Background: There is limited information concerning the risks for, and occurrence of, cardiovascular complications because of GI endoscopy. Published data are based on questionnaire surveys, which have a potential for bias. Moreover, available studies pertain exclusively to out-patients.
Methods: In-patients and day-stay patients who incurred charges for endoscopy with endoscopic procedure coding from 1999 through 2001 were identified from a financial database for all 9 hospitals in a large health care system. From these patients, those considered "at risk" for cardiovascular complications were selected based on charges for cardioactive medications, cardiac enzyme determinations, or intensive care services on the day of or the day after endoscopy. Medical records were reviewed for 25% of these patients, selected at random, noting demographics, history, and a modified Goldman score in patients with cardiovascular complications (defined as arrhythmia, chest pain or anginal equivalent, hypotension or myocardial infarction occurring within 24 hours after endoscopy). Identical information was obtained from a random sample of 0.5% of the chart records for all patients undergoing endoscopy.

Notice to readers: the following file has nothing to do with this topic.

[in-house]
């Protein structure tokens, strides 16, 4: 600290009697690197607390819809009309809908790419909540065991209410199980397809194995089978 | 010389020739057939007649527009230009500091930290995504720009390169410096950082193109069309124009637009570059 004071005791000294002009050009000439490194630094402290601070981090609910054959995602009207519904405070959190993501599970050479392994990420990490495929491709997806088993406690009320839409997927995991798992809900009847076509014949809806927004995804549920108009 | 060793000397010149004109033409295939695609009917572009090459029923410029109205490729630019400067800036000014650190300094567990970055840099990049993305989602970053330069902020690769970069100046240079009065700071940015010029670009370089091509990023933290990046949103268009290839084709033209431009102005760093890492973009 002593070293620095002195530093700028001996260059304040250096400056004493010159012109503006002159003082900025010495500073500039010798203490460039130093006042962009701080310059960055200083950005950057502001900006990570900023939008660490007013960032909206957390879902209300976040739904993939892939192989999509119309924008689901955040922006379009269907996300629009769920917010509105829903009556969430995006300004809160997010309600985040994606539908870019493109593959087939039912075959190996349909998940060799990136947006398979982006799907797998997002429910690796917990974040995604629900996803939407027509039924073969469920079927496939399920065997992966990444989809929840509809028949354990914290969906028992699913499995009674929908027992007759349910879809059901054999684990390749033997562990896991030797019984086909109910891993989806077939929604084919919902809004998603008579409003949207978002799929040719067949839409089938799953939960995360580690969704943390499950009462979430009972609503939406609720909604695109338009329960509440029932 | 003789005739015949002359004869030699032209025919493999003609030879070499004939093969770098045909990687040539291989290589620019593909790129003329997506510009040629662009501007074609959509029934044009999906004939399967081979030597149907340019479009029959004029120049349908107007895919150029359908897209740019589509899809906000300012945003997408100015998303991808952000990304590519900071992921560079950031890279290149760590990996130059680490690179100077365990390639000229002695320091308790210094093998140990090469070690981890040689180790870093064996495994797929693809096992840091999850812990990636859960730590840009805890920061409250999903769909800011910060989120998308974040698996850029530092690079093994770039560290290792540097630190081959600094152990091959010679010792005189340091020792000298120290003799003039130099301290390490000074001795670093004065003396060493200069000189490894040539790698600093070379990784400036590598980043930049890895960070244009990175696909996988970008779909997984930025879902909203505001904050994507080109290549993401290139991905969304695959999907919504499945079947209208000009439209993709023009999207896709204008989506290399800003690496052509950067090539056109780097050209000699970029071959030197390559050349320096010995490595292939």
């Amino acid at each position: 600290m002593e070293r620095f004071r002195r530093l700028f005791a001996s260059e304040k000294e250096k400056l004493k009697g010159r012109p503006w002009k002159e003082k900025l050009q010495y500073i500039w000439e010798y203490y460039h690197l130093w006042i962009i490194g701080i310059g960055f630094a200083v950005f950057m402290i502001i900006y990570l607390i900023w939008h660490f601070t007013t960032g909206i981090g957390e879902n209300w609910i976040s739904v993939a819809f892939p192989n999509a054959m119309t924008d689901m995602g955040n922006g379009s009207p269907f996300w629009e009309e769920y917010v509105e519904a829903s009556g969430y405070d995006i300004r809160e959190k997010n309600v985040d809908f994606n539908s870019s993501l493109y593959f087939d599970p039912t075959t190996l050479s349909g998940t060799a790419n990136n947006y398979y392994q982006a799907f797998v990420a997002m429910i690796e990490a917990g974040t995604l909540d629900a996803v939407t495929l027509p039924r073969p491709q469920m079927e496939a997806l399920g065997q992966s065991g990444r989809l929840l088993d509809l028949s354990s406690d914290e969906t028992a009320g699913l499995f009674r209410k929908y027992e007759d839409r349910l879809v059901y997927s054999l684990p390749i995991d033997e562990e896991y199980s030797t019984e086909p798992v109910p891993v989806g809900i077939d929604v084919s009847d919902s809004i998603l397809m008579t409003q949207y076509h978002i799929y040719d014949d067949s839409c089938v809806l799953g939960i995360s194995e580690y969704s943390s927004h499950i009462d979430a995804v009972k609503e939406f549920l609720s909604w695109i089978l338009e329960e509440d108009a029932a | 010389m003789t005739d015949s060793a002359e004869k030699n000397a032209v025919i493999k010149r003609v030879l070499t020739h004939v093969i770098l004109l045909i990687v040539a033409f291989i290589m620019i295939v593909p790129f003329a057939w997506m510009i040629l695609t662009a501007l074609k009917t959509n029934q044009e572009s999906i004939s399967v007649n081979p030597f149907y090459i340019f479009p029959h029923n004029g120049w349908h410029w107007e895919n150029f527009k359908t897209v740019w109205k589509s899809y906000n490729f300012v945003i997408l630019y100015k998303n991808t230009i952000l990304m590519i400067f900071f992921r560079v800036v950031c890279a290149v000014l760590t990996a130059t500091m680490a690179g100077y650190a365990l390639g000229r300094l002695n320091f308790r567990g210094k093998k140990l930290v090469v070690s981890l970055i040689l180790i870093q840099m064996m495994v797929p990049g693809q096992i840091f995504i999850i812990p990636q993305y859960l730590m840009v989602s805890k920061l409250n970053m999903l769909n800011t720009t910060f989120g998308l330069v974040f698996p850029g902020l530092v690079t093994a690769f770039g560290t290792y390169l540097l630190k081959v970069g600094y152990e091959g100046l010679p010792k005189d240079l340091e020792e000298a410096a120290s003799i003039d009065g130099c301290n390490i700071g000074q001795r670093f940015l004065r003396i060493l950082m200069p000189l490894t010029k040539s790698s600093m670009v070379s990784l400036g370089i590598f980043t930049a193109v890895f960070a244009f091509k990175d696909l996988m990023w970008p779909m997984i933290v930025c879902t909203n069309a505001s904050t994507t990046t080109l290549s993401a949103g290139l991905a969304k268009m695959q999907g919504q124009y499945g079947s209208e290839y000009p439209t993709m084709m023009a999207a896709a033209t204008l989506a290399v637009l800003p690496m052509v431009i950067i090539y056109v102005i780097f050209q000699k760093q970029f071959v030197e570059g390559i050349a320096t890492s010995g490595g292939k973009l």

Results: Patients who underwent endoscopy were not reliably identified for one hospital. This hospital was omitted from the calculation of the extrapolated rate of complication occurrence, but patients identified through chart review as having or not having a complication after endoscopy were included in the risk analysis. The extrapolated rate of occurrence of cardiovascular complications was 308: 95% CI [197, 457] per 100,000 procedures. Independent risk factors were: male gender, modified Goldman score, and use of propofol.
Conclusions: In this study of patients undergoing hospital-based GI endoscopy, the risk of procedure-related cardiovascular complications was 2 to 70 times higher than previously reported. This finding may be ascribed to differences in the populations sampled and to a case-finding method that minimized reporting and ascertainment biases.